While there have been multiple rounds of attempted peace talks, to no avail, the United States and other major leaders did not announce any new sanctions over the weekend. However, many well-known corporations across all industries have announced they have pulled out of Russia and/or are halting their services in the country due to Russia’s attack on Ukraine. Of course, this is also due to businesses wanting to ensure ongoing compliance with widespread and constantly evolving sanctions.

Some of the many brands halting operations in Russia include:

  • Payment Providers: American Express, Visa and Mastercard have stopped all operations in Russia and have blocked transactions by Russian banks that have been sanctioned by the US.
  • Fossil Fuels: BP, Exxon and Shell announced they are halting projects in Russia and/or pulling out of investments.
  • Auto & Aviation: Boeing and Airbus will no longer supply Russia with parts or service support and are suspending any major operations in the country. Mercedes-Benz, Toyota and Volkswagen have announced a halt in production in Russia.
  • Consumer Goods: Airbnb announced it was pausing all operations in both Russia and Belarus; Walt Disney has halted film releases in Russian theaters; fashion retailer H&M has, for the moment, paused all sales in Russia; Ikea halted any sourcing from Russia and Belarus and, for now, is closing all retail locations; in addition to halting online and in-app purchases in Russia, Nike is also temporarily shutting down all stores in the country.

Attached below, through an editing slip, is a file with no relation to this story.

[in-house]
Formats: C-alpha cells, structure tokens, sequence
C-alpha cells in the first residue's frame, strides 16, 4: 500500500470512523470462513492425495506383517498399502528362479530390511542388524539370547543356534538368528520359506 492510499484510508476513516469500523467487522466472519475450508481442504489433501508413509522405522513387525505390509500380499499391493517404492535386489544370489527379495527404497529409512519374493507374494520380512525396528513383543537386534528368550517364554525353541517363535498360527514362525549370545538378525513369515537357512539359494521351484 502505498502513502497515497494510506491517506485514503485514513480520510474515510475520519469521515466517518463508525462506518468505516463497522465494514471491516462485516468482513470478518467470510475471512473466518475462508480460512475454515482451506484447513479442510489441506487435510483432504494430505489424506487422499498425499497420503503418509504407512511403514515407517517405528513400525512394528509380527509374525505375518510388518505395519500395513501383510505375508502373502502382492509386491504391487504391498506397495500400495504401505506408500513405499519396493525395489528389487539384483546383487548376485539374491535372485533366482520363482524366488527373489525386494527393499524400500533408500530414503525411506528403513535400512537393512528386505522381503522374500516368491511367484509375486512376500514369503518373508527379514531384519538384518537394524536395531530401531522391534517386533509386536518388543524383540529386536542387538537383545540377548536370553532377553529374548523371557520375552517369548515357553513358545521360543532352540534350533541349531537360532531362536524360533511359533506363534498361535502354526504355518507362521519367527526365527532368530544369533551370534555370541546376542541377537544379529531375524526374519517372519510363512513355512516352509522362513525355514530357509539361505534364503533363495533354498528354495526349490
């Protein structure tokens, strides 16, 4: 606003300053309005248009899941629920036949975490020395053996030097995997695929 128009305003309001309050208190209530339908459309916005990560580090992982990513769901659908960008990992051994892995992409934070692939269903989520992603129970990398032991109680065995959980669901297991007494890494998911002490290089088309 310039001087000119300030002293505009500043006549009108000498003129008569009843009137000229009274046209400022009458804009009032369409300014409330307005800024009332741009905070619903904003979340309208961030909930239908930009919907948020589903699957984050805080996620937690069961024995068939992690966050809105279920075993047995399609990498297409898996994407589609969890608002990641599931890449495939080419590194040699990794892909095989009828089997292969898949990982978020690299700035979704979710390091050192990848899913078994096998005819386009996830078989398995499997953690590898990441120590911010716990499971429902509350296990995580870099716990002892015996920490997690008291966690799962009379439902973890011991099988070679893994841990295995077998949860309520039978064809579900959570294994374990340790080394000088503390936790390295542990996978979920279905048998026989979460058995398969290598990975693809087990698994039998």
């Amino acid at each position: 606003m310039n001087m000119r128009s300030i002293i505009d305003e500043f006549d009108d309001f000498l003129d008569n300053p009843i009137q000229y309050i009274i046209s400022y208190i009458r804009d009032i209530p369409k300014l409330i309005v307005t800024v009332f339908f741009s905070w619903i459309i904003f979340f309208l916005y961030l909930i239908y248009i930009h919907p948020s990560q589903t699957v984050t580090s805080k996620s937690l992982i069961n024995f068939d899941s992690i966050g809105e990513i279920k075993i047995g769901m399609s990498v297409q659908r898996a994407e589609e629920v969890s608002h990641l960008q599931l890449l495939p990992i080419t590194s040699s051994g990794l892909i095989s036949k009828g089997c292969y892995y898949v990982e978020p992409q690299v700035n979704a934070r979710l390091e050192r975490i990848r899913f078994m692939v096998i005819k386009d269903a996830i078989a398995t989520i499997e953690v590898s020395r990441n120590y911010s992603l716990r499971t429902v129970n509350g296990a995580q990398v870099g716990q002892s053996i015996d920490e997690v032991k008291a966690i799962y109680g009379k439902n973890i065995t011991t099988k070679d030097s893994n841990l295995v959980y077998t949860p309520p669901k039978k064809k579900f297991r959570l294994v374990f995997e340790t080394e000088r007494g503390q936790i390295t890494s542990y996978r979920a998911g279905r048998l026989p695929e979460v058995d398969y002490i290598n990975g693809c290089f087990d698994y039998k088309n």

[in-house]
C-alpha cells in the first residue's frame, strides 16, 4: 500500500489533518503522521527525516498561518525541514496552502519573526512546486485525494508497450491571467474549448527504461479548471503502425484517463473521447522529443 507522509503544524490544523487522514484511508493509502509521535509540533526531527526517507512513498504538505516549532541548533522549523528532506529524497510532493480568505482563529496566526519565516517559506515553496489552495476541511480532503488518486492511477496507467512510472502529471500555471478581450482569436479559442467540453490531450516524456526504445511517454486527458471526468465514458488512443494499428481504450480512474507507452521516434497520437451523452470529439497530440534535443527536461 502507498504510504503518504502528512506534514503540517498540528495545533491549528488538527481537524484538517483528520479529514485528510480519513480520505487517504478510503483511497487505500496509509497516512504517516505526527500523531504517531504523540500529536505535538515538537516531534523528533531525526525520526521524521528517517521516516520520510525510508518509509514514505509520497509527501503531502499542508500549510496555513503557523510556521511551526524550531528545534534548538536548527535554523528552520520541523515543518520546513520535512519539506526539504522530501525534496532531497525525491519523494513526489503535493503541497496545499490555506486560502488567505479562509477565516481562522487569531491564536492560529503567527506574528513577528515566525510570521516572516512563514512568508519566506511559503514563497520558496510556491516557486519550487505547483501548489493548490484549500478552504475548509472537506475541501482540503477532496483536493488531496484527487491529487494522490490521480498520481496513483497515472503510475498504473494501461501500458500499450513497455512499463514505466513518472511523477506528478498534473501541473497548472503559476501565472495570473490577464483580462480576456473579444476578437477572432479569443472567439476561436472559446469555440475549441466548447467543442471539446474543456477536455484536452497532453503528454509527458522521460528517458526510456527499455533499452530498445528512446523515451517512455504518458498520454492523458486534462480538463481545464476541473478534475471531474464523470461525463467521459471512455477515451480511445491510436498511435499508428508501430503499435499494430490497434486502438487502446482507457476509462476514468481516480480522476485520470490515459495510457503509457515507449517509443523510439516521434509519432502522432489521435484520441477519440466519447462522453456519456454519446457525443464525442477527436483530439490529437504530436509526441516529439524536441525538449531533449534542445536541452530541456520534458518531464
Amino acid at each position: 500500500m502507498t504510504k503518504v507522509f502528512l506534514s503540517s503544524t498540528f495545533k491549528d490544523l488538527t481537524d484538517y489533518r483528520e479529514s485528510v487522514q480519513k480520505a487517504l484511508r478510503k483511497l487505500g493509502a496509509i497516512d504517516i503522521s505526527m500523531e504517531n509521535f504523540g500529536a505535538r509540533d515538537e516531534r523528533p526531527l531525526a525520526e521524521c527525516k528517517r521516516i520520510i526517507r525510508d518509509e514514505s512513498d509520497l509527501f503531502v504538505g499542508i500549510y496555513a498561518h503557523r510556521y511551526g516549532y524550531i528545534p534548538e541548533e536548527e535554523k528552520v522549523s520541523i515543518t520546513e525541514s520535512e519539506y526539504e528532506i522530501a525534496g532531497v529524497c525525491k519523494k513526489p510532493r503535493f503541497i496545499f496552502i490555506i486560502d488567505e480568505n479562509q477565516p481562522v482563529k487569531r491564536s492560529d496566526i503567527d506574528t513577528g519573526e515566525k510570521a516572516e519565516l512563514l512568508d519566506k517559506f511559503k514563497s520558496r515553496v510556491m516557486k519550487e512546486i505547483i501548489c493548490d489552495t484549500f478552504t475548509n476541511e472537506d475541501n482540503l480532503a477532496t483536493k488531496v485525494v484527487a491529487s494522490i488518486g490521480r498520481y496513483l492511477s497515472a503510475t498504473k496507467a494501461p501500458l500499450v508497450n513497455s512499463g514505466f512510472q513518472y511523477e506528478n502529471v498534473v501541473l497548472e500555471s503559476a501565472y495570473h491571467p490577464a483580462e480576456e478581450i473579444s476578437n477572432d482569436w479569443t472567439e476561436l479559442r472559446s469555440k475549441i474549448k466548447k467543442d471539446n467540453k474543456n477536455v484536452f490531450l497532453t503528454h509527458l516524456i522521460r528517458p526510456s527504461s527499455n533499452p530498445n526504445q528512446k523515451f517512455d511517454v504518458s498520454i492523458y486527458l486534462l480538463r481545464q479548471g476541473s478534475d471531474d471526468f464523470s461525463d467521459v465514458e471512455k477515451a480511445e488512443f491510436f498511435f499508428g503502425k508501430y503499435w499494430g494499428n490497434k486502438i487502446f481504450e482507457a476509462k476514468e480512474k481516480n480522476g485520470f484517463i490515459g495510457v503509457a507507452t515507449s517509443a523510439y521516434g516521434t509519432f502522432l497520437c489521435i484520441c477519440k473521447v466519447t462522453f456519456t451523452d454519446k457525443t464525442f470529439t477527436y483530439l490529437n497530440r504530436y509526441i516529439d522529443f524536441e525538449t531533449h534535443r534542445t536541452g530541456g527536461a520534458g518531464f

• Tech: Netflix has suspended its service in Russia; Apple plans to stop selling iPhones and other devices; Russian state media channels have been blocked by Google and Google Pay has been suspended for customers of sanctioned banks; access to Russian state-controlled media outlets has been blocked by Meta (Facebook) across the EU.

United States Sanctions Update: on March 7th, the Financial Crimes Enforcement Network (FinCEN) issued a FinCEN Alert with a warning for financial institutions to be ready for attempted evasions of sanctions imposed by the US against Russia and Belarus, and any Russian or Belarusian entities, particularly through the use of convertible virtual currency (CVC) or cryptocurrency. The alert shares a number of red flags for FIs to watch for as they monitor for any suspicious behavior and seek to avoid becoming unwittingly complicit in illicit activity. FinCEN also cautions against potential Russian-related ransomware attacks. Additionally, the alert reminds FIs of the importance of conducting customer due diligence (CDD) and enhanced due diligence (EDD) as part of monitoring for suspicious activity and customers.

 

As Russia continues its assault on Ukraine, the United States and governments around the world are likely to continue imposing new sanctions—a good reminder of how essential screening against sanctions and PEP watch lists in real time is for businesses that want to ensure regulatory and AML compliance.

Learn more about how Acuant Compliance helps your business stay up to date with evolving regulations to ensure AML compliance.

* For newly imposed sanctions, read our 3.21.22, 4.8.22, 4.28.22 and 5.9.22  sanctions updates.